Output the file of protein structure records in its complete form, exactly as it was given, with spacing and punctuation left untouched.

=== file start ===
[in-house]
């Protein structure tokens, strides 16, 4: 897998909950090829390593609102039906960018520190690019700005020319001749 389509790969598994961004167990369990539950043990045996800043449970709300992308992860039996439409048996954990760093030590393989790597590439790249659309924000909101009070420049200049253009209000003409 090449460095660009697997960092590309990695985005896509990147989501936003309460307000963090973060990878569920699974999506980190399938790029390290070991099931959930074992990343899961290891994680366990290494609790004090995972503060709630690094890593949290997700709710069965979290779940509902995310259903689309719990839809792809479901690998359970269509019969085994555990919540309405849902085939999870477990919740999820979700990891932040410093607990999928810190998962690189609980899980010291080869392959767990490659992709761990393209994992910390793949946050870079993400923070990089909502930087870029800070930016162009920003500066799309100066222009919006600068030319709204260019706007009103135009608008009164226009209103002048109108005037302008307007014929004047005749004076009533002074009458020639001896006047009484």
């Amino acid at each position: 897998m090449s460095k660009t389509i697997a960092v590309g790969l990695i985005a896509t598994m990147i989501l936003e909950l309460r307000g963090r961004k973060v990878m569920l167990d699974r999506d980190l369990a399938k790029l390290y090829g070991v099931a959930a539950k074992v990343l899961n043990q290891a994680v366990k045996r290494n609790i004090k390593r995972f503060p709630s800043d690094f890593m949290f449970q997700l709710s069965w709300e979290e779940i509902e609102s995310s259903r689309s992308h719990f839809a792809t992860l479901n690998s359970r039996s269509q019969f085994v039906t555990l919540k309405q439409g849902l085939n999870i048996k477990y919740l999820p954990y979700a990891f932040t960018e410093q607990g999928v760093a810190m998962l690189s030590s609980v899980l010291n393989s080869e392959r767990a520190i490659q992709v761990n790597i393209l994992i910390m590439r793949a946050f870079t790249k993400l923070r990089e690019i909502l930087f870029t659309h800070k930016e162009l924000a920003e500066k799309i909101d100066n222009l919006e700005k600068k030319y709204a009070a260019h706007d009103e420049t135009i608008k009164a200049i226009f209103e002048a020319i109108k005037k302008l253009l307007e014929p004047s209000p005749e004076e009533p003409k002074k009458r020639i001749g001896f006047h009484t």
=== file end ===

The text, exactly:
[in-house]
């Protein structure tokens, strides 16, 4: 897998909950090829390593609102039906960018520190690019700005020319001749 389509790969598994961004167990369990539950043990045996800043449970709300992308992860039996439409048996954990760093030590393989790597590439790249659309924000909101009070420049200049253009209000003409 090449460095660009697997960092590309990695985005896509990147989501936003309460307000963090973060990878569920699974999506980190399938790029390290070991099931959930074992990343899961290891994680366990290494609790004090995972503060709630690094890593949290997700709710069965979290779940509902995310259903689309719990839809792809479901690998359970269509019969085994555990919540309405849902085939999870477990919740999820979700990891932040410093607990999928810190998962690189609980899980010291080869392959767990490659992709761990393209994992910390793949946050870079993400923070990089909502930087870029800070930016162009920003500066799309100066222009919006600068030319709204260019706007009103135009608008009164226009209103002048109108005037302008307007014929004047005749004076009533002074009458020639001896006047009484």
């Amino acid at each position: 897998m090449s460095k660009t389509i697997a960092v590309g790969l990695i985005a896509t598994m990147i989501l936003e909950l309460r307000g963090r961004k973060v990878m569920l167990d699974r999506d980190l369990a399938k790029l390290y090829g070991v099931a959930a539950k074992v990343l899961n043990q290891a994680v366990k045996r290494n609790i004090k390593r995972f503060p709630s800043d690094f890593m949290f449970q997700l709710s069965w709300e979290e779940i509902e609102s995310s259903r689309s992308h719990f839809a792809t992860l479901n690998s359970r039996s269509q019969f085994v039906t555990l919540k309405q439409g849902l085939n999870i048996k477990y919740l999820p954990y979700a990891f932040t960018e410093q607990g999928v760093a810190m998962l690189s030590s609980v899980l010291n393989s080869e392959r767990a520190i490659q992709v761990n790597i393209l994992i910390m590439r793949a946050f870079t790249k993400l923070r990089e690019i909502l930087f870029t659309h800070k930016e162009l924000a920003e500066k799309i909101d100066n222009l919006e700005k600068k030319y709204a009070a260019h706007d009103e420049t135009i608008k009164a200049i226009f209103e002048a020319i109108k005037k302008l253009l307007e014929p004047s209000p005749e004076e009533p003409k002074k009458r020639i001749g001896f006047h009484t």